Nancy Tellem is entertainment and digital media president at technology, software and hardware giant Microsoft where she runs the fledgling Xbox Entertainment Studios production unit. For more than a decade before that Tellem had been squarely in traditional media, in the US broadcast sector, where she was president of CBS Network Television Entertainment.
“I’m looking at lighting up the Xbox platform,” Nancy Tellem says when asked about her role running Xbox Entertainment Studios. “We have a competitive advantage over a cable box, or Roku or any other box. We are in a unique situation and have the technology and can employ interactivity in real time.”
Tellem’s division is tasked with creating content for Xbox owners and content that will attract new customers as Microsoft makes a play for control of the living room. A lot of the Studio’s attention is focused on content for the upcoming Xbox One console, which launches in November in the US. Interactivity is the key word and Tellem says she is relishing the ability to offer true engagement with content – and the freedom from the constraints of developing, piloting and launching content at specific times of year as was the case in her TV days.
“I have spent years dreaming about this opportunity – in other [traditional] media companies interactivity has always been clunky and after the fact,” she says. “There’s a big shift in the audience and how it is engaging. The majority of the Xbox audience and those who want to come on board want an integrated interactive experience.
“It’s a seminal time in the media industry and we are in a unique position. There is an element of education as well – about the capability of One and how you can engage and interact with the platform, with voice and gesture control.”
On year-round development she says: “It’s the greatest model ever; I spent years being constrained by the cadence of traditional TV, and our focus is 365 days a year.”
Thus far the highest profile Studios project announced is a live action series based on the Halo games franchise that will be made by Microsoft’s 343 Industries and Xbox Studios. The real excitement about the project stemmed from the executive producer attached: Steven Spielberg. Halo is a fully owned Microsoft property and Microsoft has already launched one Halo series, Halo 4: Forward Unto Dawn, which is distributed by Content Television. With upcoming projects Xbox Studios will look to work with other entertainment companies.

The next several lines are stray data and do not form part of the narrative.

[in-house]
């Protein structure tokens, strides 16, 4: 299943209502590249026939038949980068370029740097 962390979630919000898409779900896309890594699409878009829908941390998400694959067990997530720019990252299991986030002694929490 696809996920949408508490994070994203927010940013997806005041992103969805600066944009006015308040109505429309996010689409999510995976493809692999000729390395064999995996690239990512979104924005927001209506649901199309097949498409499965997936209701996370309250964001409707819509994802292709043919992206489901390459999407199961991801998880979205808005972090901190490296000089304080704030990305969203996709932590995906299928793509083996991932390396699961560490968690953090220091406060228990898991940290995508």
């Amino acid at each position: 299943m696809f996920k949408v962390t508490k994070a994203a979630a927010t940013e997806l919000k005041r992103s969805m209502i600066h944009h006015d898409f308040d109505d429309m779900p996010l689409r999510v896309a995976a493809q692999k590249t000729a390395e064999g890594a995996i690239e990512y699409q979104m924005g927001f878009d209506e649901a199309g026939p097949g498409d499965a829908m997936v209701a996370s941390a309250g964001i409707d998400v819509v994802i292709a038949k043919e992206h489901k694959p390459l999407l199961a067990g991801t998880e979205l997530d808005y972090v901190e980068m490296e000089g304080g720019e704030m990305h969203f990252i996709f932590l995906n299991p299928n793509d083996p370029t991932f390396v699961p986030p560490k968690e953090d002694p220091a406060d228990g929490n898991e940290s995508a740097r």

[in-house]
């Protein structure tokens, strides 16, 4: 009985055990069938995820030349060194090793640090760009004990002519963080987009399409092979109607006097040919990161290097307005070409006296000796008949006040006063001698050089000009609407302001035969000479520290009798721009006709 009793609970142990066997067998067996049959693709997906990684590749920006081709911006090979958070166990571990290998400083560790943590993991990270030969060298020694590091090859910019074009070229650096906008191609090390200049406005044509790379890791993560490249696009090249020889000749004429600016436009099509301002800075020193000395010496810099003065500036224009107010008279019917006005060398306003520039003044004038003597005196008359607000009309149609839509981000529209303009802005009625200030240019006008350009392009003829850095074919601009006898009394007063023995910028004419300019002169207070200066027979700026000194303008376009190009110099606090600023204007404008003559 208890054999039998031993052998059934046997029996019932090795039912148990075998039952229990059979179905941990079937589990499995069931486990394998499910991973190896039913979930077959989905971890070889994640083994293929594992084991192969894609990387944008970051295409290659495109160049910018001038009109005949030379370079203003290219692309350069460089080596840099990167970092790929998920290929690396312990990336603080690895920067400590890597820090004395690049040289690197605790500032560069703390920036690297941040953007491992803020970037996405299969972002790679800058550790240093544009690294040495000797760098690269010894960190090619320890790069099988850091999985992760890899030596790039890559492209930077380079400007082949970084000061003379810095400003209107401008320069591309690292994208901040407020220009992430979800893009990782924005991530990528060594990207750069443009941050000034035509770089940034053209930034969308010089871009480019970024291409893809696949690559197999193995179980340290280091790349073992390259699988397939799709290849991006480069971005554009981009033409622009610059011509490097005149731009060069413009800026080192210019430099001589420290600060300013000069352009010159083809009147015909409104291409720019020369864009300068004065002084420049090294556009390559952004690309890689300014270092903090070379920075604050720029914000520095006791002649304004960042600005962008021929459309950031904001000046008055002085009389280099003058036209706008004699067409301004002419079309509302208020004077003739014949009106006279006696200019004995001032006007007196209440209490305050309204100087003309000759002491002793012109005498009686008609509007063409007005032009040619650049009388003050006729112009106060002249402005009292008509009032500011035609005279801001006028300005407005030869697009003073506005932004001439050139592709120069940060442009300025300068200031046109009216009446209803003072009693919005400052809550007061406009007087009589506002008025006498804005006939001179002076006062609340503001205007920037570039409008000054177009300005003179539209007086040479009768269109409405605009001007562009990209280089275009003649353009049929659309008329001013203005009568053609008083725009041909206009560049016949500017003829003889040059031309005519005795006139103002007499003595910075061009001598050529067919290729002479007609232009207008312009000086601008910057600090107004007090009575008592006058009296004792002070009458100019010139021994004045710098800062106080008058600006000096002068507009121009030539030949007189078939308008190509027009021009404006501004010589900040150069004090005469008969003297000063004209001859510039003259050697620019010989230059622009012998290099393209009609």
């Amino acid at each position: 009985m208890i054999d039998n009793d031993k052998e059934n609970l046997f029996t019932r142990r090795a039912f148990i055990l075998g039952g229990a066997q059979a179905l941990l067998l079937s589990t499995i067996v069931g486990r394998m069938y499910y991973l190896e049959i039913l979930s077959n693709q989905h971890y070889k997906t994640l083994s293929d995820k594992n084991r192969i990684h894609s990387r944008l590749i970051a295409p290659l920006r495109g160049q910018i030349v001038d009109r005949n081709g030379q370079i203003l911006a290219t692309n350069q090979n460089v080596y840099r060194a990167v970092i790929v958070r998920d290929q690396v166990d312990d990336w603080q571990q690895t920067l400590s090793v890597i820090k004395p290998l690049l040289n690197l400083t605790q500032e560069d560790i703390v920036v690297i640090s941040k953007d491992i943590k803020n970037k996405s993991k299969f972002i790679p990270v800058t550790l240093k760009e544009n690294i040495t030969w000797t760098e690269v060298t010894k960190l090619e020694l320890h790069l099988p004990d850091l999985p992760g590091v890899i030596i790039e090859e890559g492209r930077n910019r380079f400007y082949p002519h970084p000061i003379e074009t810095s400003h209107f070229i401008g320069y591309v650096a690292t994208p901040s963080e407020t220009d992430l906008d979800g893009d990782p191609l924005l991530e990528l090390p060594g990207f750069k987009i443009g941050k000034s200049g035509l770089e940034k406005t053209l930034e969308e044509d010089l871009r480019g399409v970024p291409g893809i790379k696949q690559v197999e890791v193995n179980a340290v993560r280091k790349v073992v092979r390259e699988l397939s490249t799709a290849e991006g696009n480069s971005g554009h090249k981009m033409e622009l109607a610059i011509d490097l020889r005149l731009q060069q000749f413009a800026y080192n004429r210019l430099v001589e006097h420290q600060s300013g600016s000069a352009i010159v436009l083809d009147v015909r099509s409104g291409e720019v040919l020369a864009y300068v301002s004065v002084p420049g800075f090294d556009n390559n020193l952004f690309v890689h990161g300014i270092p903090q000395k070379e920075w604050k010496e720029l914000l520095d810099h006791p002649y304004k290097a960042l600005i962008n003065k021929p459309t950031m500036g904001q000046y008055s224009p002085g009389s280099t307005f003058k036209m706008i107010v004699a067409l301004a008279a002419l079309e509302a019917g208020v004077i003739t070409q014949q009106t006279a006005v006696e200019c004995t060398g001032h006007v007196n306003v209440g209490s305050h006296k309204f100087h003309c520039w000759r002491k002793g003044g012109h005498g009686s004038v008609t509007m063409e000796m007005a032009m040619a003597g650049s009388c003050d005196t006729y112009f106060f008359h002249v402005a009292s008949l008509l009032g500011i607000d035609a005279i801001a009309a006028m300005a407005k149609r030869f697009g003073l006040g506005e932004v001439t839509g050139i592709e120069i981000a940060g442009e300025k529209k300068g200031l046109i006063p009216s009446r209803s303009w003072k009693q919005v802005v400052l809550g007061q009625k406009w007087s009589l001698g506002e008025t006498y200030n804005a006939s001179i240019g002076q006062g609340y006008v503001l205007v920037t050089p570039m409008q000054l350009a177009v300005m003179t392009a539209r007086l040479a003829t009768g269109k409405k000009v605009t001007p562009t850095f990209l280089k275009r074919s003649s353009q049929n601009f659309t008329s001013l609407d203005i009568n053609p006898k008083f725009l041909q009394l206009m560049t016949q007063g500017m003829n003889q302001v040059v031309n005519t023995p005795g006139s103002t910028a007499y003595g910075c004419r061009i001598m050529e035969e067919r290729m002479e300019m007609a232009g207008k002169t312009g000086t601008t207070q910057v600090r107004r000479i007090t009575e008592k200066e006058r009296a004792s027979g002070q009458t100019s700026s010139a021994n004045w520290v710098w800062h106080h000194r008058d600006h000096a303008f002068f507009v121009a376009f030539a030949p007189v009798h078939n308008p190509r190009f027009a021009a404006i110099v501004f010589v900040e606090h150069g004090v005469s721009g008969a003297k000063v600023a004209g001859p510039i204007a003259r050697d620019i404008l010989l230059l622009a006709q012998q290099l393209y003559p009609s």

“We’re very open to partnering and co-owning [content], we have relationships with networks, studios, talent and creators and there are conversations and not just in the US,” Tellem says. “We’re looking for creatives who want to create unique TV experiences on Xbox.”
There is little detail on specific projects aside from Halo, but there is a partnership with the NFL whereby football fans watching via the Xbox can have personalised highlights and fantasy football. The Studios boss says that her unit will, ultimately, be making scripted, unscripted and factual programming. There are almost 50 million subs to the Xbox Live service, which already offers a range of apps and ways to access content, much of which sits behind a paywall. The pricing model for original content is unclear and Tellem says the company is “still working through payment models”.
As that happens, Xbox Studios has also been staffing up. David Renke has joined from Sony Pictures Entertainment as director of strategy and business development and Josh Feldman and Albert Page as VPs, creative, the latter joining from Mandeville Films (The Fighter). In the UK, it has recruited Jen Topping from broadcaster Channel 4 for its London-based Soho Productions division.
The original content release strategy has not been finalised, but it looks like Xbox is shying away from the Netflix model of putting out all episodes at once. Tellem says: “We’ve been discussing the Netflix approach. It is a reflection of the content you are producing. Catch-up, which is what Netflix is, suits binge viewing. I think with some projects, and as we develop content with games or with events, it might not be the optimal opportunity to focus on binge. It works from a psychological standpoint from a consumer perspective and people do say: ‘If I want to watch it I can’, but the reality is most people don’t do that. There is a value to giving each episode a bit of space, to allow it to generate conversation and discussion. It depends on the content, but you want to build interest.”
Part of the Studio’s remit is to reach out beyond the gamer demo and Tellem says engaging a wider audience and expanding the Xbox customer base is one measure of return on investment: “A lot of people choose their device, their console, tablet or phone because of the content on the platform.”
Whether Tellem succeeds hangs on whether her unit can develop programming sufficiently engaging to make people choose Xbox. After all, Sony also has original content plans for its new PlayStation console and also has a huge TV and film production business in the family with which it can collaborate.
Meanwhile, Tellem says her old employer CBS and the networks should not fear Xbox. “We’re not cannibalising TV, we’re augmenting it and elevating it relative to linear content. They should respect Xbox’s hope to create an enhanced, differentiated content experience.”